Oh, we gained over 2,300 feet elevation. That's at least respectable.

Last week - (perhaps Wednesday 10-27?) we took our pals Jim and Maxine out to Hanford Reach National Monument; they had never been there. My, it's a long drive. It takes about 3 hours to get to Hanford Reach from Snoqualmie Pass, a little longer from Seattle. If gas wasn't so expensive we wouldn't mind the drive because the drive is beautiful, one we never tire of.

About that gate with the solar panel at the Wahluke Unit of the Hanford Reach National Monument (off SR 24, just past milepost 63) ... the solar panel is missing so it no longer closes at schedule times. Perhaps it is done manually. The Hanford Reach National Monument is open dawn to dusk and you can hike the white bluffs either south or north (we headed north).

First we stopped to view the old ferry landing (a boat launch today) before hiking up to the bluffs. Near the boat launch is an old cabin that belonged to an early settler - later it became a blacksmith shop. Little of that is left today - the old structure is protected by a barbed wire fence and it should be. The weather couldn't have been better - it was warm, sunny and the views of the Columbia River and Locke Island from the bluffs are amazing. It's only about 350 feet gain or so to the bluffs - if you head north you'll get to sand dunes at about 4 miles - just past the dunes is the Saddle Mountain Unit (that is closed as of this writing). Hiking out to the dunes is one of the most interesting hikes I've done but we didn't have enough time at our disposal to do so on this visit.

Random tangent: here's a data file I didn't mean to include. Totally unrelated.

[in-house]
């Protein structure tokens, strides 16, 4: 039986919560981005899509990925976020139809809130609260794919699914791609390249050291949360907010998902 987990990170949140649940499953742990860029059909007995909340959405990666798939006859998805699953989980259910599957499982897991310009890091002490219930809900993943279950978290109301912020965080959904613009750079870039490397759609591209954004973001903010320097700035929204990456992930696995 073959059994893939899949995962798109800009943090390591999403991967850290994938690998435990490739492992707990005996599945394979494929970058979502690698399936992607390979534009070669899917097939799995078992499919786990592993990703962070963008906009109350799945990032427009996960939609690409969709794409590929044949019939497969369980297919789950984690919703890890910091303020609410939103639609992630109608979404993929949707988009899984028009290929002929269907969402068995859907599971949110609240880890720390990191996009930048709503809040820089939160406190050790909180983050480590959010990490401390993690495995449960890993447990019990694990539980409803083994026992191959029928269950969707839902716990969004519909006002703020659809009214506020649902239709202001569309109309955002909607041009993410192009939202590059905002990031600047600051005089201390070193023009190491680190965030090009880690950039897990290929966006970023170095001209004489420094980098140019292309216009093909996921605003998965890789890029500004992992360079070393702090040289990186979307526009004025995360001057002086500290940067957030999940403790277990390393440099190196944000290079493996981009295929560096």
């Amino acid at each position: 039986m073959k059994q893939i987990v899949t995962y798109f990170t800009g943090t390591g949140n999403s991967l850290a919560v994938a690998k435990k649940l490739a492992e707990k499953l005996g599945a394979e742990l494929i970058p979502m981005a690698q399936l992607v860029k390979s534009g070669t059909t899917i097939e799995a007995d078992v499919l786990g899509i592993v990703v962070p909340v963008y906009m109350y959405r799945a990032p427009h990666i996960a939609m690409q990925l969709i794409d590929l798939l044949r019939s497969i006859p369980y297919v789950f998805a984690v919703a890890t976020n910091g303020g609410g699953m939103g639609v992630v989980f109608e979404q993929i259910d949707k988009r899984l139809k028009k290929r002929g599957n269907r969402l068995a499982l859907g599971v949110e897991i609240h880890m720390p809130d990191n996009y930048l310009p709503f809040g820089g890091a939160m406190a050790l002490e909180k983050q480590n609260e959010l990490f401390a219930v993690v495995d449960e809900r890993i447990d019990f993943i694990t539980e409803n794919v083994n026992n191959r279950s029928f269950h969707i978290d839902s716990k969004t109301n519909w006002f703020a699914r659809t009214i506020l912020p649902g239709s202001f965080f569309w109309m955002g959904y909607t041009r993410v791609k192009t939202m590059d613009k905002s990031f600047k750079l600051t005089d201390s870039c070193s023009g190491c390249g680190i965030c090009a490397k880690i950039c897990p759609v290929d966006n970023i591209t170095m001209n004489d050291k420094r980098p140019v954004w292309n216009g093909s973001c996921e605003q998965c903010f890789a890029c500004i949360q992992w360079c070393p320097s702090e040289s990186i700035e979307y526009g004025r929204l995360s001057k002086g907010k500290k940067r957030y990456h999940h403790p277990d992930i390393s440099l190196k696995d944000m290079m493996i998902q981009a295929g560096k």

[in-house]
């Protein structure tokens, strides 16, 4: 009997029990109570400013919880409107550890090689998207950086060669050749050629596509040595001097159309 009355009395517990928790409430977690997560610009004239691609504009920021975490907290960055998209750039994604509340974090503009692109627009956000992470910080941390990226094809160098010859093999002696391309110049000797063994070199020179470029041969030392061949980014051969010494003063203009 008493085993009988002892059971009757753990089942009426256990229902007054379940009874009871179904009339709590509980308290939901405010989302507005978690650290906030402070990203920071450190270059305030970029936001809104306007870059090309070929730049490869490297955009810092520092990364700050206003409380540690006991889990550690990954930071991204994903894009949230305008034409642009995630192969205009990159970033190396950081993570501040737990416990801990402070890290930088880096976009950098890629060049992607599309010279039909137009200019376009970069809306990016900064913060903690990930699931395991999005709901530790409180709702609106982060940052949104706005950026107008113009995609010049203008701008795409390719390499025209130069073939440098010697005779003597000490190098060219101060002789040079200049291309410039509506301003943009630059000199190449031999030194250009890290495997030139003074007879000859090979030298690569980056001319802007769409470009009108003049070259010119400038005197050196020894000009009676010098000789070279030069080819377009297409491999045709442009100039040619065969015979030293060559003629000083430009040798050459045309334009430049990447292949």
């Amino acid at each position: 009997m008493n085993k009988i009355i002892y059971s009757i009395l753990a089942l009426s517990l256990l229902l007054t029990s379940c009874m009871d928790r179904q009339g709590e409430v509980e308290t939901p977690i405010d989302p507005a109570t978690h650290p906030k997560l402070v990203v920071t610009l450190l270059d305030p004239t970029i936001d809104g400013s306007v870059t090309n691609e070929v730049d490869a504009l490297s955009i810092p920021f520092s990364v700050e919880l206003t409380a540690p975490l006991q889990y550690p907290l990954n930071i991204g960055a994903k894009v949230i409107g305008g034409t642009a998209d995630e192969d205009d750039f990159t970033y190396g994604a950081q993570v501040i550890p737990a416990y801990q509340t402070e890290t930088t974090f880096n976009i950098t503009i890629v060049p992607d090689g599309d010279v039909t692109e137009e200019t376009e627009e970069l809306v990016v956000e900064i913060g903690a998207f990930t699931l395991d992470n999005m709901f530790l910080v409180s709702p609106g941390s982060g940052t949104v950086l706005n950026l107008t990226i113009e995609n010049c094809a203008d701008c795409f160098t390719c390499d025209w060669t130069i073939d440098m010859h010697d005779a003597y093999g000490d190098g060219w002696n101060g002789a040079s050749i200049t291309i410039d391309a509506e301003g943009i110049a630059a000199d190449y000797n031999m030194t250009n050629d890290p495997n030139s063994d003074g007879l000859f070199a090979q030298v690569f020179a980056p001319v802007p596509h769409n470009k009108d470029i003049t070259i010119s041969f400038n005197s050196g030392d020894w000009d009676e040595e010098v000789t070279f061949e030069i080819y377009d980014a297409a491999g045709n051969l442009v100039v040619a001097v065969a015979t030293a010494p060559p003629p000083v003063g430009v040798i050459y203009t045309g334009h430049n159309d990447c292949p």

It was spring the last time I hiked out to the dunes; then wildflower displays were amazing and they will be again. A return trip is in order.

We wish Hanford Reach wasn't so far away - it's a bit of a "reach" for us but yes, the hike was really "necessary".

Recently we hiked the interpretive trails at Ginkgo State Park (Petrified Forest) and a trail in the Ginkgo State Park Backcountry. The backcountry hike was on an old jeep track that climbed to views of the Columbia River (does anyone ever get tired of looking at that river?). The nearby petrified forest is a little off-putting because the displays of petrified wood are protected by concrete walls and covered with steel rebar. You cannot touch the displays nor can you get a good photo - it is a little like being in a zoo. It's too bad such sites are ravaged by hoodlums and thieves - if not for them, the fossils wouldn't need to be in "cages".